I'm supposed to find $\dim_\Bbb F(K_A)$ and a basis for $K_A$ when A is the matrix over a field $\Bbb F= \Bbb F^2$ where we define $$K_A=\{\underline x=\left( \begin{array}{c} x_1 \\\vdots\\ x_n \end{array} \right)\in \Bbb F^n;A\underline x=0\}$$ In this particular question the matrix A= $\begin{bmatrix}1 & 1 & 1 & -1\\1 & -1 & 1 & -1 \end{bmatrix}$

Generally, If I reduce A to reduced row echelon form I get $\begin{bmatrix}1 & 0 & 1 & -1\\0 & 1 & 0 & 0 \end{bmatrix}$

a) Is this row reduction correct?

b) Should my answers for the actual question be any different for $\Bbb F=\Bbb F^2$ then for $\Bbb F= \Bbb Q$?

  • $\begingroup$ Do you mean $\mathbb{F}=\mathbb{F}_2$? What is $\mathbb{F}^2$? $\endgroup$ – user35603 Nov 20 '13 at 16:18
  • $\begingroup$ That was a general definition for $K_A$ in my case $\Bbb F=\Bbb F^2$ $\endgroup$ – Vladimir Nabokov Nov 20 '13 at 16:20
  • 2
    $\begingroup$ Ok, in general, standard usage, there is no such thing as $\;\Bbb F=\Bbb F^2\;$ : the first one can be a field, but then the second one is usually the set of all couples of elements in $\;\Bbb F\;$. Perhaps you meant $\;\Bbb F=\Bbb F_2:=$ the field with two elements? $\endgroup$ – DonAntonio Nov 20 '13 at 16:23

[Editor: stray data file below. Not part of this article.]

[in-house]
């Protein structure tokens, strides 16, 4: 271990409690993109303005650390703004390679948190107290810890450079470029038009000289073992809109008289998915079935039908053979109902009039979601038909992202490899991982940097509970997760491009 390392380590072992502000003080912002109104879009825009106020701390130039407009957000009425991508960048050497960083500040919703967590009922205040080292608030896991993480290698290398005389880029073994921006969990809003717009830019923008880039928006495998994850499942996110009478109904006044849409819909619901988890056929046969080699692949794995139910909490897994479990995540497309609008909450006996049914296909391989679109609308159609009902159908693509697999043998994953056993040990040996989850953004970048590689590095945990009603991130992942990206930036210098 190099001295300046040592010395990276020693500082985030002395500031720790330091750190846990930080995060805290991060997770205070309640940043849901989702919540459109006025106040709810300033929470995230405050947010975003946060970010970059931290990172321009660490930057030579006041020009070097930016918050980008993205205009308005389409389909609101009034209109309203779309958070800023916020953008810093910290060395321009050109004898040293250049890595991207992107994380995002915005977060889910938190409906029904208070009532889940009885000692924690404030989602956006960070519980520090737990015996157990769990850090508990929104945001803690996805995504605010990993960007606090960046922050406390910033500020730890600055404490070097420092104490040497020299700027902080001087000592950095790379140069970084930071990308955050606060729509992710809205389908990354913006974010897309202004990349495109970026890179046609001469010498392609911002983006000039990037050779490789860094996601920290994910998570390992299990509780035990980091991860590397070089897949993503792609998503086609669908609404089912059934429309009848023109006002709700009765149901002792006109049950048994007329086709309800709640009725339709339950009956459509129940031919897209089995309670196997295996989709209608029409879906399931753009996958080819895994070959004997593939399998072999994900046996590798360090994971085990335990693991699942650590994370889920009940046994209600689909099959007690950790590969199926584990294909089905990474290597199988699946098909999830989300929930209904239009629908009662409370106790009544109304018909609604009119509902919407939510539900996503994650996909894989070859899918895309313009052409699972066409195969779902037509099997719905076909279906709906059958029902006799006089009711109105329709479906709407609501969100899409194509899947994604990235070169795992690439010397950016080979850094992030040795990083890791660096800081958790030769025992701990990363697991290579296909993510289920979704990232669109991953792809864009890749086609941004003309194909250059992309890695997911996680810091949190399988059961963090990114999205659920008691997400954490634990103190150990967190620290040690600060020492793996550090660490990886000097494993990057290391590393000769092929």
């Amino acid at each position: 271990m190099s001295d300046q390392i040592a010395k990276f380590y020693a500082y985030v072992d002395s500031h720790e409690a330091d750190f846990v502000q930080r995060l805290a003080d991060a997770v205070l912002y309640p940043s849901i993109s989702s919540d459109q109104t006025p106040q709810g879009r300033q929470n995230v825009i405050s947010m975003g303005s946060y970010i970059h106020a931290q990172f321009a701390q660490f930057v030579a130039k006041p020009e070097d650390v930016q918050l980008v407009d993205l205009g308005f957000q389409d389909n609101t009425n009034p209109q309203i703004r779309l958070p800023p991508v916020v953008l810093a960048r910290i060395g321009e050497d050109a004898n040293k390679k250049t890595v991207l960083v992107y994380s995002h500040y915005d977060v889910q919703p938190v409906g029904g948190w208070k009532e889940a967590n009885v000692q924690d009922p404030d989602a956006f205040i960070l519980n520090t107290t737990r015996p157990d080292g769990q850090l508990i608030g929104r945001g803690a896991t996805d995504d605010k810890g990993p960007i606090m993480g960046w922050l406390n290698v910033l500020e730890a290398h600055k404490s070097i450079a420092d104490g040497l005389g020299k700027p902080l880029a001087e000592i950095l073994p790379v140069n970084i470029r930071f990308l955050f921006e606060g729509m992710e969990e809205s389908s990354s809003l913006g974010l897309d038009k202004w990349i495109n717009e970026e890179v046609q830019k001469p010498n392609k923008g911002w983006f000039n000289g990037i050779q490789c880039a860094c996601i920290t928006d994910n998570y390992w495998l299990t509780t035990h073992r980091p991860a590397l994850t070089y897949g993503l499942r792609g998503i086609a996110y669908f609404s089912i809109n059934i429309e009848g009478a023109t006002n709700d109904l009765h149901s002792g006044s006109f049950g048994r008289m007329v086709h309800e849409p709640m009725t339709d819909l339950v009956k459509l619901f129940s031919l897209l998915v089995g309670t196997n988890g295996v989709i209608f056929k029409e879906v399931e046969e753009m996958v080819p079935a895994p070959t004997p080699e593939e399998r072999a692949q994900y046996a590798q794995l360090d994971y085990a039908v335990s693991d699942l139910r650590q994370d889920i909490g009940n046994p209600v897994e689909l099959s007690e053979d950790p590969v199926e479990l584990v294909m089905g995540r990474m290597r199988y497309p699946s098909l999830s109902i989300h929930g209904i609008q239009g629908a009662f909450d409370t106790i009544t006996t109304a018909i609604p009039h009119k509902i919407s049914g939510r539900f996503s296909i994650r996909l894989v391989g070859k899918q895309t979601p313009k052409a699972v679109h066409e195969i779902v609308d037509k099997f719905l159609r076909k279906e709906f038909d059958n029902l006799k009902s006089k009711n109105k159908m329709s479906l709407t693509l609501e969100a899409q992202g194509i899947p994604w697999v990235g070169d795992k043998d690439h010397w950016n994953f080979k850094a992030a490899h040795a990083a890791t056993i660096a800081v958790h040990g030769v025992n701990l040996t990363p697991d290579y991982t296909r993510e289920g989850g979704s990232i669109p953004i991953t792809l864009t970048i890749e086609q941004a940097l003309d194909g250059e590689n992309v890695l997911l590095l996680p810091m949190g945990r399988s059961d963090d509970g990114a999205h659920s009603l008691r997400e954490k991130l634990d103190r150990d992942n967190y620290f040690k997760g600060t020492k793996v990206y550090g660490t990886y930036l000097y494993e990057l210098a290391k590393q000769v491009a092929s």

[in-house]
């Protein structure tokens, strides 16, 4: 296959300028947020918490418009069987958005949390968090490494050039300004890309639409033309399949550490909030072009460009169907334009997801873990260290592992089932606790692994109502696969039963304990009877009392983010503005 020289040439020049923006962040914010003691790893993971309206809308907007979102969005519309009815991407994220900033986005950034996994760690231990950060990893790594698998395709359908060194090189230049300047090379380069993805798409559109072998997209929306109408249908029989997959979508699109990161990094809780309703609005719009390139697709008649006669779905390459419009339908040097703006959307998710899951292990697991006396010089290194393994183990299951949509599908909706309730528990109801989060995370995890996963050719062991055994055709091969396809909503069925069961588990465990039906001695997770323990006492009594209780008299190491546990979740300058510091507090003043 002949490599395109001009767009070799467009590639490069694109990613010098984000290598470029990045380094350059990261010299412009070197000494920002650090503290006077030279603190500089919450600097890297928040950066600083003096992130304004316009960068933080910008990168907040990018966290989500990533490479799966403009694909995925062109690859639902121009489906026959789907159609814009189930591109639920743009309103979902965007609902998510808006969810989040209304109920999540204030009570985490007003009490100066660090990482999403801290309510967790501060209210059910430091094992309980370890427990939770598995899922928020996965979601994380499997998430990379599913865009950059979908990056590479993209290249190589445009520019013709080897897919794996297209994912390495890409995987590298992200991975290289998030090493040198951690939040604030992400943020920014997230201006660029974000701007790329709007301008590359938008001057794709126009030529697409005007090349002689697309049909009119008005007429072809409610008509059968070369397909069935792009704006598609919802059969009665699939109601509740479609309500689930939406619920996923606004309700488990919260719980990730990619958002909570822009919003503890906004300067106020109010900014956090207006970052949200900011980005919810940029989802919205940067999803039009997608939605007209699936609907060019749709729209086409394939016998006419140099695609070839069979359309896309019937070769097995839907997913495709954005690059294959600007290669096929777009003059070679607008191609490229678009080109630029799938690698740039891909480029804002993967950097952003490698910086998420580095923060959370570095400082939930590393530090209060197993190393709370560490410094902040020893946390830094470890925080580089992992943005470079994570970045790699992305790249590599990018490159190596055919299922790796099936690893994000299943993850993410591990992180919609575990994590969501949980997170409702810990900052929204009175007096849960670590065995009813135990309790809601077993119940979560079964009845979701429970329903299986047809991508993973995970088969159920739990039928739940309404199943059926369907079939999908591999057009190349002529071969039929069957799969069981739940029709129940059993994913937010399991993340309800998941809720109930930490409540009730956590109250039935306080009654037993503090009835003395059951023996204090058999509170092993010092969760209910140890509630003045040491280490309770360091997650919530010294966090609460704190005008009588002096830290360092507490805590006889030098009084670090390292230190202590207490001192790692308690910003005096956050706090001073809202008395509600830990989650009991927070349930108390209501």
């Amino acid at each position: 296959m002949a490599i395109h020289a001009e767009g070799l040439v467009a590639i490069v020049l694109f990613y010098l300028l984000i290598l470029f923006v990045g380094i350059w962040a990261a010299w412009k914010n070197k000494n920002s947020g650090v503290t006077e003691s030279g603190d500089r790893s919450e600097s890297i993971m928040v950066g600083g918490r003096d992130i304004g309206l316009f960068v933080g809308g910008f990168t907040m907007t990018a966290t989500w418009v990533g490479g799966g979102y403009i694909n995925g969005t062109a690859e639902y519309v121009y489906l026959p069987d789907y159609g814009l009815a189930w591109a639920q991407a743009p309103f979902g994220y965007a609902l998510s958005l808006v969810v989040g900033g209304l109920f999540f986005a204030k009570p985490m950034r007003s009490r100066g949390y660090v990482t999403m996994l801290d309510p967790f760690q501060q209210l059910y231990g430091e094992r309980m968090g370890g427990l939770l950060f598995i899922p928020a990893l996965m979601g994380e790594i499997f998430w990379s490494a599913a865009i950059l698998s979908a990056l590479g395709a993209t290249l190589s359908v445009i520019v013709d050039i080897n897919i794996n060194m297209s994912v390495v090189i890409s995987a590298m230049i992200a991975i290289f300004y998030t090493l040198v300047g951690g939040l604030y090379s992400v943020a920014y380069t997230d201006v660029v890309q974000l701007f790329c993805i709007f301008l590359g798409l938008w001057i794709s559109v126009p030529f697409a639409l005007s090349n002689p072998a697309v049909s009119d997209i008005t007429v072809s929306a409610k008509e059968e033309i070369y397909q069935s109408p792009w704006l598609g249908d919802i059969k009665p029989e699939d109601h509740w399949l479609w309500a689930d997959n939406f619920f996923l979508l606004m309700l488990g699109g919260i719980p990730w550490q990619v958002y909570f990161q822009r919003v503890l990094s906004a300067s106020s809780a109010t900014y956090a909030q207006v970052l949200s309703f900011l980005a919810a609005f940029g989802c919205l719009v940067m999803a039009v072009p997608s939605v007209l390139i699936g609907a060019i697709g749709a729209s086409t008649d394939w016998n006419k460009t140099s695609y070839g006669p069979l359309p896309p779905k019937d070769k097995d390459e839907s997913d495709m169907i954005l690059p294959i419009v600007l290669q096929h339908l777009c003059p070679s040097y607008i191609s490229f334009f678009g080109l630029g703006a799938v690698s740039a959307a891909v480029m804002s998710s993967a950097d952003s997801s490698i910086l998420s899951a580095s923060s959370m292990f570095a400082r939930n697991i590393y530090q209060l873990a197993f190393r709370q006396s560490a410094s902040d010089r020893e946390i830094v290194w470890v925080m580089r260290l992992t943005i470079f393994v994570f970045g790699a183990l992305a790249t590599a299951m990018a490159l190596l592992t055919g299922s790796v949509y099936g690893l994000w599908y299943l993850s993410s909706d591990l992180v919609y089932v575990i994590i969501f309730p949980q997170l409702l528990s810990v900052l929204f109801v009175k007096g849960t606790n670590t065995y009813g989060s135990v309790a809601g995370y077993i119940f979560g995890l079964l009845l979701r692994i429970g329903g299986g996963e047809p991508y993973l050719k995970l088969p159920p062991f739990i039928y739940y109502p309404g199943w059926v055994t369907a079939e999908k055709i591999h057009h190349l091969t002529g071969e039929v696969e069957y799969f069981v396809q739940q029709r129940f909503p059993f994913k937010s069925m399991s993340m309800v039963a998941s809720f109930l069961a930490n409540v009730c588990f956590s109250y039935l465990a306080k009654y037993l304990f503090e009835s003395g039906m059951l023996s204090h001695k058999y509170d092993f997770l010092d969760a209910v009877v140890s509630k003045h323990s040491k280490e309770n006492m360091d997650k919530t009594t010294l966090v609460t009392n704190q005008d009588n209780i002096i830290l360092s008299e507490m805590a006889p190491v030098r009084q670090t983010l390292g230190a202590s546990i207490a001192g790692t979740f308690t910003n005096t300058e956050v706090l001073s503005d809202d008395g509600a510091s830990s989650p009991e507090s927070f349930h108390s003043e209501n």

• $\begingroup$ I presume so. This is whats tripping me up. I don't really understand what $\Bbb F=\Bbb F^2$ means... $\endgroup$ – Vladimir Nabokov Nov 20 '13 at 16:26
  • $\begingroup$ So, if $\mathbb{F}=\mathbb{F}_2$ then your matrix has identical rows, since $1=-1$ in $\mathbb{F}_2$. $\endgroup$ – user35603 Nov 20 '13 at 16:32

If $\;\Bbb F=\Bbb F_2:=\Bbb Z/2\Bbb Z=$ the field with two elements, then $\;-1=1\;$ here, so


and a basis for the null space (kernel) of the matrix can be


For $\;\Bbb F =\Bbb Q\;$ the answer is completely different. This time


and then the kernel has dimension $\;2\;$, with a possible basis being


  • $\begingroup$ What do you mean by $\Bbb Z/2\Bbb Z$ exactly? $\endgroup$ – Vladimir Nabokov Nov 20 '13 at 19:08
  • $\begingroup$ The field, @Vladimir: the set of all the residues modulo two. If you haven't yet studied that then, perhaps, something else was meant in your question, but nobody seems to know what, including you. $\endgroup$ – DonAntonio Nov 20 '13 at 23:59

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